'A bit of everything'
By Stacee Sledge
Whatcom Magazine, December 2007

Art, Disney and antiques mingle in an Eldridge 'mini museum'

Given its history-laden location, Jeff and Penny Hinkel’s Eldridge home easily conjures up holiday scenes of the past. One can imagine a horse and buggy clattering past the house and snow blanketing the rustic bridges over winding water channels in nearby Walnut Street Park (now Elizabeth Park).

Built in 1901, the 4,000 square foot Stick Victorian home is a stunner with its traditional multi-color paint scheme, decorative wooden planks (called "stick work"), and symmetrical front porch and second-floor balcony.


Seemingly every inch of interior surface holds some treasure with sentimental significance, and the walls are hung with colorful art. "I do all the decorating," explains Penny, "but Jeff does all the artwork."


The Twelve Days of Christmas play out in the entry with carved ornaments entangled among the greenery wrapping the banister. A rich purple wall is the backdrop to a stunning staircase made of bird's eye maple — the same woodwork seen throughout the home's deep crown moldings and baseboards. Penny's childhood stocking, made by her mother, rests on a trunk below the staircase, next to a store-bought stocking for Jeff.


Artistic talent

Married since 1969, the couple has lived in the historic home since 1987. Jeff, 68, works in the acquisitions department at Western Washington University's library, while Penny, 60, who now calls herself a "professional volunteer," provided day care for many years.


The couple moved to Bellingham in 1980 when their three children Clark, Jason and Hannah ranged in age from 3 to 10. Jason and Hannah now work in the film industry, on movies such as "Ocean's Eleven" and "Pirates of the Caribbean: Dead Man's Chest." Clark has worked as an "imagineer" for Disney and now is a model builder and graphic designer.


Penny's father was a lithographer who worked with Walt Disney, so Disney touches sparkle throughout the home.


"The whole family is artistic," says Penny. "Jeff and I don't make our living with art, but they do. It skipped a generation."


Because the kids are often spread across the globe on various film projects, Christmas these days is generally a quiet affair for Penny and Jeff. "I'm ready for a break at Christmas," says Penny, who keeps busy with work in politics and with her church. "This year the kids are going to have us come out sometime after the holidays."


French doors open from the foyer onto a whirlwind of holiday décor in the front sitting room. Fetched every year from Bakerview Nursery, the tall, narrow tree rests between the front living room and the smaller sitting area behind, where five stockings hang from the massive Chuckanut sandstone fireplace. 


“In the past, we’ve had trees that are twice as wide and you could hardly get around them,” says Jeff. “We had it in the front window one year, but then it was so dark in here.”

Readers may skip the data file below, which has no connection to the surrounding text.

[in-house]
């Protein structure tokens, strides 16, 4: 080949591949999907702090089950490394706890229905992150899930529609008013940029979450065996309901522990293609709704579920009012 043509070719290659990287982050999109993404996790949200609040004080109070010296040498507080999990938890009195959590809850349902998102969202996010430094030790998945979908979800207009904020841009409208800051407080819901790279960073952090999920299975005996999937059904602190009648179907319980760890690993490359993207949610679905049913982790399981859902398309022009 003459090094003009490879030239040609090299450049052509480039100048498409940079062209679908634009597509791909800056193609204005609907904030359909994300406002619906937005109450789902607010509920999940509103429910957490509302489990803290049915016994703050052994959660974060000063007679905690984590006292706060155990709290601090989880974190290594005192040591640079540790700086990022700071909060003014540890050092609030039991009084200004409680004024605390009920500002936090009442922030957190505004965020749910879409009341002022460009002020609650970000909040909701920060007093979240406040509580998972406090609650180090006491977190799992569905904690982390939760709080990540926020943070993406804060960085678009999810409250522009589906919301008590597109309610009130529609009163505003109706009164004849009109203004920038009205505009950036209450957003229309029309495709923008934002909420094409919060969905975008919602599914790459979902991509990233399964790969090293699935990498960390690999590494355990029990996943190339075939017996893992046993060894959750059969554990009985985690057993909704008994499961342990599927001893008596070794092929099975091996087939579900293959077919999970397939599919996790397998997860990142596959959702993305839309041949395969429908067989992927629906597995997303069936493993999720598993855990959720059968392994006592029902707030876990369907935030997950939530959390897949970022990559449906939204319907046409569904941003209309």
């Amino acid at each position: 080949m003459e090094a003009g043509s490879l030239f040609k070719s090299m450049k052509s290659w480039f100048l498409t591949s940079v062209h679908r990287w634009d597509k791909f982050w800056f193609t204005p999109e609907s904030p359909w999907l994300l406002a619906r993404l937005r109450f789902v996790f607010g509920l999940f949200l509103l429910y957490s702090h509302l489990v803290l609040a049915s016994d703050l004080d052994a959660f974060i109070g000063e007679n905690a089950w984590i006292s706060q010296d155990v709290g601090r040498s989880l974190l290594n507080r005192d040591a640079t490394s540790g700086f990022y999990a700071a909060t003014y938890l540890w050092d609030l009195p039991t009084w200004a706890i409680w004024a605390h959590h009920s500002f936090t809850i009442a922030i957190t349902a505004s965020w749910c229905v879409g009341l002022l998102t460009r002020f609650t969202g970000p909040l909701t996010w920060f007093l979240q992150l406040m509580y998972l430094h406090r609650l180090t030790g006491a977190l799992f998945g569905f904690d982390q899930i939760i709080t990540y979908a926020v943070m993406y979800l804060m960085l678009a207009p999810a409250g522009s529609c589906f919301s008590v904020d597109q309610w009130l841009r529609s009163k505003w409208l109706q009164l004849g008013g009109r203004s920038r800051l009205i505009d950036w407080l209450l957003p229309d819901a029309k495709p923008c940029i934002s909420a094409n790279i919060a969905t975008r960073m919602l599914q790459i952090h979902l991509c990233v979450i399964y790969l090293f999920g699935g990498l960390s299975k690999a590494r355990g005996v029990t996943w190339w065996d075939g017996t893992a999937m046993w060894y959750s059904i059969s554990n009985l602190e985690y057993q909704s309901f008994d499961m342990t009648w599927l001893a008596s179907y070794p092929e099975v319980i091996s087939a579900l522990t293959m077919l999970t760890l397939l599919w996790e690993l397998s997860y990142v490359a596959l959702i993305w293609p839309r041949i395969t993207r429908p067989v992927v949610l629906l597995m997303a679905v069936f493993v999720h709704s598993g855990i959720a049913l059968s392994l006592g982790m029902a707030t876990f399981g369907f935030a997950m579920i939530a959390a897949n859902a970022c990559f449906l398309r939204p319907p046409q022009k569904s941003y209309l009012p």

“I realized if we brought it back this far [into the room], you can see the whole tree,” says Penny.


Decorating the tree takes several sessions. “We hang a couple things up, take some pictures, and then go away and come back another day,” says Jeff. Ribbons and strings of beads wend through the tree's branches. Purple and gold ribbons, among several other colors, play off the home's wall colors.


The couple receives ornaments as gifts from friends and also find them while traveling. "Everything has a story," says Penny. "I like the history of things."

Ornaments also hang from ornate bird cages in different rooms: One is topped with a myriad of tiny fairy statues that look ready to take flight; another is covered in glass ornaments.

Tall glass cases in both rooms are filled with intricate dolls and stuffed toys, adding to the Christmas feel. Small Santa statuettes and other holiday baubles rest among the folds of the dolls' dresses.


Christmas keepsakes

No space in the home goes unadorned. "We like texture and color and unusual things," says Penny. A hutch in the dining room holds glassware, a silver tea set and other collections. The top rim props up charming Snow White and the Seven Dwarfs dolls.


Many ornaments and the nativity stay on display all year long. Penny and Jeff say it's because there's no room for them elsewhere, but it's obvious that the couple also enjoys having there treasures available year-round. "We don't like to hide them away," Jeff admits.


The grand dining room table is home every year to a large Santa perched in his reindeer-led sleigh. Miniature snow shoes and skis tumble out of his pack. The delightful oversize piece lives atop an armoire in the master bedroom during the rest of the year.


Christmas items mingle easily with family keepsakes. "I call this a mini-museum or a folk museum," says Penny, "because there's a little bit of everything."


The extensive collecting began when Penny's grandmother gave the couple 12 place settings of her Bavarian china and an antique cabinet as a wedding gift. "That's how we got into antiques in the first place — because we needed a place to put the china. From the day we were married, it's never stopped."


"We've taken this big house and turned it into a cottage," Penny say, looking around at her cherished objects. "My dad always said anything that comes into my house never leaves because I always find a place for it somewhere."

Stacee Sledge is a Bellingham freelance writer.

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